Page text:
Amplifying African diaspora voice and expertise in philanthropy advice

 

Yvonne Moore

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In the March 2017 issue, Alliance magazine associate editor Andrew Milner’s article Shading in the blanks on the philanthropy advice map explored the how the US and Europe might be exercising a distorting influence in the field of philanthropic advisory services. He also looked at those locations around the globe in which the sector has yet to develop. However, I would respectfully add to that analysis a failure to intentionally engage donors of colour of wealth, particularly those from the African Diaspora.

Sadly, many myths continue to overshadow the giving of Black families around the world including those that perpetuate we are not philanthropic, we hold no substantial or generational wealth, or that any wealth we do hold, especially for those of us from the African Continent, was derived from illicit means rendering our philanthropic endeavors illegitimate, or unworthy of living alongside the multi-general wealth of Western donors.

But more recently, a consistent uptick in remittances from the Diaspora to countries of origin on the Continent of Africa ($38 billion in 2018 to sub-Saharan Africa alone), coupled with an increase in stories of Diaspora philanthropy, I’ve noticed a reoccurring theme among colleagues in the advisory space. A desire to ‘learn more about my work’ or to ‘talk about how we can partner.’ Yet, sadly I’ve realised the desire to engage is a transactional scheme, with no real understanding of, or desire to explore the concerns, issues, or philanthropic goals which might personally resonate with families from the African Diaspora.

In an effort to dispel these myths and elevate philanthropic advisors from the African Diaspora, Moore Philanthropy has launched an initiative focused on building a global network and heightening the visibility of highly experienced philanthropic advisors from the Diaspora. The African Diaspora Philanthropic Advisor (ADPA) Network connects, educates and elevates philanthropic advisors and consultants from the Diaspora charged with guiding, influencing or leading the philanthropic goals of individuals, families and family foundations and trusts. We launched in August 2018 to an enthusiastic response, and the Network has already held meetings in New York City, Lagos and Nairobi with meetings planning later this year in Denver, CO and Dallas, TX.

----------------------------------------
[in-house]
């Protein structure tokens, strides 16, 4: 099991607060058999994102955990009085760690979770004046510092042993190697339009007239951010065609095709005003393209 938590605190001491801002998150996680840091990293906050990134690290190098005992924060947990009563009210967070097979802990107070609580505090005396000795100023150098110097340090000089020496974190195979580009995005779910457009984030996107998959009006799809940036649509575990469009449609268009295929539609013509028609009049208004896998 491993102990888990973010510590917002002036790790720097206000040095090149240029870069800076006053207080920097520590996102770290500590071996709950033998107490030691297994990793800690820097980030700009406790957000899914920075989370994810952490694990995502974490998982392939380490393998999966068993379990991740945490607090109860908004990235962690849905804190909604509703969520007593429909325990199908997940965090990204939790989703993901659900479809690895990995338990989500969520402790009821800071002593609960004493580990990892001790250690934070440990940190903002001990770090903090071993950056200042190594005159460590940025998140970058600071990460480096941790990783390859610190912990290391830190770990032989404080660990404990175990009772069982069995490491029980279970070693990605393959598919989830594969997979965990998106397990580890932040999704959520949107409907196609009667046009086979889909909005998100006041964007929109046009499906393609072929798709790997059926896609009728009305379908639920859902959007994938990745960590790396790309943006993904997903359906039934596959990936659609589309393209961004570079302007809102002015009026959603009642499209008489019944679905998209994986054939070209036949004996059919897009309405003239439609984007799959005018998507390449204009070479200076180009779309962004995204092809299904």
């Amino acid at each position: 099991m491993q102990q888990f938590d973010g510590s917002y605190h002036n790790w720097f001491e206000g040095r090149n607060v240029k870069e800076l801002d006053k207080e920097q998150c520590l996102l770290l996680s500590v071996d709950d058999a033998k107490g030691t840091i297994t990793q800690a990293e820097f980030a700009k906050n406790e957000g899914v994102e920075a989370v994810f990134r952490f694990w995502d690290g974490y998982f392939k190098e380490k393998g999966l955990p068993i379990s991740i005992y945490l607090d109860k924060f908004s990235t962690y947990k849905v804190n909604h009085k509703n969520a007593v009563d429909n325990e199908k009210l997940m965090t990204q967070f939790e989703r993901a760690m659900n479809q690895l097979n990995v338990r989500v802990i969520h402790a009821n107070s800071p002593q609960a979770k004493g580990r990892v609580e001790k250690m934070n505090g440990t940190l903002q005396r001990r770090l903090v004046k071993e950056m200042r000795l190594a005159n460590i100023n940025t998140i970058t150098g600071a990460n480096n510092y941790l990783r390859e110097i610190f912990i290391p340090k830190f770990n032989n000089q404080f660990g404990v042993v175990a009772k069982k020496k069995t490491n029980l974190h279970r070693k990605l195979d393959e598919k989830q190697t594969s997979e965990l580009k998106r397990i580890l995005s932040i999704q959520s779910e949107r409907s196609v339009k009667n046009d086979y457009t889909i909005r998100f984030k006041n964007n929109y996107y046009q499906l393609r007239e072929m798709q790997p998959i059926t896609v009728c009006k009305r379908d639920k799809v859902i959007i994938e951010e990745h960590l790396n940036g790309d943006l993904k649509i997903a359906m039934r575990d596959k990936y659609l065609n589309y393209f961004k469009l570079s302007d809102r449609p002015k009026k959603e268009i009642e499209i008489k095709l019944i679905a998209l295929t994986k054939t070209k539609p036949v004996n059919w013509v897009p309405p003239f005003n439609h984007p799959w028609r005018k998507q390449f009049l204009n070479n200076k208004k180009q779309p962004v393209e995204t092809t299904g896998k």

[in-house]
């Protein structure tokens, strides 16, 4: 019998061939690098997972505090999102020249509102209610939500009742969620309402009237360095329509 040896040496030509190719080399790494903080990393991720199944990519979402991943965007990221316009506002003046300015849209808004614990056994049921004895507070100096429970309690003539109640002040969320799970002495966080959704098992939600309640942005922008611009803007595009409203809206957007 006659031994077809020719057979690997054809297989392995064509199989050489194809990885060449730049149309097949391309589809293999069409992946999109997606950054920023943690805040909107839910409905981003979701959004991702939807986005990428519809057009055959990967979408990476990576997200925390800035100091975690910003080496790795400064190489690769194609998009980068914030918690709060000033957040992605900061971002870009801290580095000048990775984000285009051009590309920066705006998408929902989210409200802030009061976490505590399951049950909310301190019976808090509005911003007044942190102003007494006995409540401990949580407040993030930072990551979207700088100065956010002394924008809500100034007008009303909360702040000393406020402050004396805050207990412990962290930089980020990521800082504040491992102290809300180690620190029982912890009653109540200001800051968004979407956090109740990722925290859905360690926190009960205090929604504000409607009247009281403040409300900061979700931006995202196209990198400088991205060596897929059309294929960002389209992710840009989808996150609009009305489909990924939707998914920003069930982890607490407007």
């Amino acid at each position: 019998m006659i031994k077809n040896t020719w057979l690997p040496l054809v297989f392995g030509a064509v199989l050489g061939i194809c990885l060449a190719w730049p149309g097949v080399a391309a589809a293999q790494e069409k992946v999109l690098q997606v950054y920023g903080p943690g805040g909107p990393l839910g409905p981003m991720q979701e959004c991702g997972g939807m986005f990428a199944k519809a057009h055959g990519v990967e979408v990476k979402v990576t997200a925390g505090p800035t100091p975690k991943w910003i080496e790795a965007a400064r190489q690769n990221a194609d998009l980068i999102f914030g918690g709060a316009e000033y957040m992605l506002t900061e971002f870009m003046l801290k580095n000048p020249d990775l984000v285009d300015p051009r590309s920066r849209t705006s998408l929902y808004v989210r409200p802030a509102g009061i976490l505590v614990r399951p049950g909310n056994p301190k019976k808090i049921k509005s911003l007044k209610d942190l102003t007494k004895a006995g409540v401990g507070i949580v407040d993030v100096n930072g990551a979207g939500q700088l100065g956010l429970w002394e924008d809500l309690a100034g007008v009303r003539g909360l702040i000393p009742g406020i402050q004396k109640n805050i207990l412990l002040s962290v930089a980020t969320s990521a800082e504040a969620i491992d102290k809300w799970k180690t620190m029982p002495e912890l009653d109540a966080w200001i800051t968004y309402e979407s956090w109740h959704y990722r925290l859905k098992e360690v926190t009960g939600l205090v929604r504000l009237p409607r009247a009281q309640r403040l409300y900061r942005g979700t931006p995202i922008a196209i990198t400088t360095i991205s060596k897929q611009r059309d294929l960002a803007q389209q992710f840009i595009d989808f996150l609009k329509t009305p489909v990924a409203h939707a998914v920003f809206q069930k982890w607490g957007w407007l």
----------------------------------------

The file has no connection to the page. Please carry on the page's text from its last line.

The Network in no way suggest that Black advisors are the only practitioners equipped meet the needs of Black donors, it simply ensures all donors know they have a choice when deciding to select a knowledgeable professional with whom they may partner in their pursuit of philanthropic impact. The sector already has a great number of deeply experienced and highly trained individuals from the Diaspora, but we have found that many don’t realise this career path has been highly professionalised and is likely to be in significant demand in the future.

To learn more about the ADPA Network, or to connect to a philanthropic advisor please visit us at http://www.moorephilanthropy.com

Yvonne Moore is Principal philanthropic advisor at Moore Philanthropy


Comments (1)

Jacqueline Asiimwe

Exactly what we need at this material time, plus, we (at CivSource Africa) are also committed to elevating the stories of African giving to African causes because I believe these stories are not told enough. At a local level (in Uganda), CivSource even wants to explore what philanthropy means and is in our setting. How do Ugandans (and generally Africans) give and to what issues or causes do they give? How do we ensure this giving is not rendered invisible (much like the struggles we’ve had in the feminist movement to surface and shed a light on women’s invisible work in the household). So I am excited about this network and the potential is has for connection and for changing narratives and (hopefully) creating more equality in philanthropy.


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